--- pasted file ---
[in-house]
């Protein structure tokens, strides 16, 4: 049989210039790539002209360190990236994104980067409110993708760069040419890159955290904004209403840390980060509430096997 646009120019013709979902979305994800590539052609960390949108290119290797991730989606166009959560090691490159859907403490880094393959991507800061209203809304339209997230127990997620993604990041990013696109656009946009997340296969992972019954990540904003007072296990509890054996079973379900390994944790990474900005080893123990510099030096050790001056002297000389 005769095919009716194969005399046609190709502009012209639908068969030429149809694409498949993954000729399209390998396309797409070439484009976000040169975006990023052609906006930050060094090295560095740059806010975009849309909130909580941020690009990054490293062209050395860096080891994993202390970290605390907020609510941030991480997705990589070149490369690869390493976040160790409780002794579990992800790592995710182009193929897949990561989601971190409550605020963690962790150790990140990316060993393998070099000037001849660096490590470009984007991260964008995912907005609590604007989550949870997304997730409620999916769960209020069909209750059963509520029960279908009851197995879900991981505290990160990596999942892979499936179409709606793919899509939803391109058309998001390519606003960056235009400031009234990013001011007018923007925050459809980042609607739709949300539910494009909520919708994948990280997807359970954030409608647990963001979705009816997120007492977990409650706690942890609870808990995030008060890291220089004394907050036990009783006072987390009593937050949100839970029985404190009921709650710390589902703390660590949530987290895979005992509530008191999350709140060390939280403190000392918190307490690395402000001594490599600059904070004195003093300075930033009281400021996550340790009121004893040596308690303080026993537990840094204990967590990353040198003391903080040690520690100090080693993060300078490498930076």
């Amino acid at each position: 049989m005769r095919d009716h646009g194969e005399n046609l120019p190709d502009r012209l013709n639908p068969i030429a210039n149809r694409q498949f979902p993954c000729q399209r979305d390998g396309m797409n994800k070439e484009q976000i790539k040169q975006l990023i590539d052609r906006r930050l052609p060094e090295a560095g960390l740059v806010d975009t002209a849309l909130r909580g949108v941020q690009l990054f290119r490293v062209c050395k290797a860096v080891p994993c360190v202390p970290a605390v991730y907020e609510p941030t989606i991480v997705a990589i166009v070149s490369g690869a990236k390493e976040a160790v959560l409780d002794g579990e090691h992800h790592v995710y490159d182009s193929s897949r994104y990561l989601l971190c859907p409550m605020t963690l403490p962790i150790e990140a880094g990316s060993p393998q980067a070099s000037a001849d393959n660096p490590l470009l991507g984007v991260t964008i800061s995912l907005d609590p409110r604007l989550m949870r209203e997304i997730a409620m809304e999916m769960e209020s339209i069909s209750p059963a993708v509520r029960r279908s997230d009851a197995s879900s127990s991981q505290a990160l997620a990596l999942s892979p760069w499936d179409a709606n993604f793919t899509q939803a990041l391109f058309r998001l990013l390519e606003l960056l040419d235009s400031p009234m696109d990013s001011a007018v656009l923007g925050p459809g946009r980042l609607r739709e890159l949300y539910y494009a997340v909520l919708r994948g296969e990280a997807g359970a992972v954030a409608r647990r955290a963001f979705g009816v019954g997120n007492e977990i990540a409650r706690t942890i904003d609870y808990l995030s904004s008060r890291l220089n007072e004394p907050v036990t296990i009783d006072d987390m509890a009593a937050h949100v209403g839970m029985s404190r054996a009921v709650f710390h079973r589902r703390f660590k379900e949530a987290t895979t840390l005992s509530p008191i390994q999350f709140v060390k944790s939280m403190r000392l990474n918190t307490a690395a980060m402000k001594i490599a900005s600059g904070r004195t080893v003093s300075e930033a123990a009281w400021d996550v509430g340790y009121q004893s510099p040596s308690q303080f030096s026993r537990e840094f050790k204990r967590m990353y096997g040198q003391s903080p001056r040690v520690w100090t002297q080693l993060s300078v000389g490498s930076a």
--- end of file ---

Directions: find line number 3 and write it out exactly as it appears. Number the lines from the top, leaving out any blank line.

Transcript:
């Amino acid at each position: 049989m005769r095919d009716h646009g194969e005399n046609l120019p190709d502009r012209l013709n639908p068969i030429a210039n149809r694409q498949f979902p993954c000729q399209r979305d390998g396309m797409n994800k070439e484009q976000i790539k040169q975006l990023i590539d052609r906006r930050l052609p060094e090295a560095g960390l740059v806010d975009t002209a849309l909130r909580g949108v941020q690009l990054f290119r490293v062209c050395k290797a860096v080891p994993c360190v202390p970290a605390v991730y907020e609510p941030t989606i991480v997705a990589i166009v070149s490369g690869a990236k390493e976040a160790v959560l409780d002794g579990e090691h992800h790592v995710y490159d182009s193929s897949r994104y990561l989601l971190c859907p409550m605020t963690l403490p962790i150790e990140a880094g990316s060993p393998q980067a070099s000037a001849d393959n660096p490590l470009l991507g984007v991260t964008i800061s995912l907005d609590p409110r604007l989550m949870r209203e997304i997730a409620m809304e999916m769960e209020s339209i069909s209750p059963a993708v509520r029960r279908s997230d009851a197995s879900s127990s991981q505290a990160l997620a990596l999942s892979p760069w499936d179409a709606n993604f793919t899509q939803a990041l391109f058309r998001l990013l390519e606003l960056l040419d235009s400031p009234m696109d990013s001011a007018v656009l923007g925050p459809g946009r980042l609607r739709e890159l949300y539910y494009a997340v909520l919708r994948g296969e990280a997807g359970a992972v954030a409608r647990r955290a963001f979705g009816v019954g997120n007492e977990i990540a409650r706690t942890i904003d609870y808990l995030s904004s008060r890291l220089n007072e004394p907050v036990t296990i009783d006072d987390m509890a009593a937050h949100v209403g839970m029985s404190r054996a009921v709650f710390h079973r589902r703390f660590k379900e949530a987290t895979t840390l005992s509530p008191i390994q999350f709140v060390k944790s939280m403190r000392l990474n918190t307490a690395a980060m402000k001594i490599a900005s600059g904070r004195t080893v003093s300075e930033a123990a009281w400021d996550v509430g340790y009121q004893s510099p040596s308690q303080f030096s026993r537990e840094f050790k204990r967590m990353y096997g040198q003391s903080p001056r040690v520690w100090t002297q080693l993060s300078v000389g490498s930076a």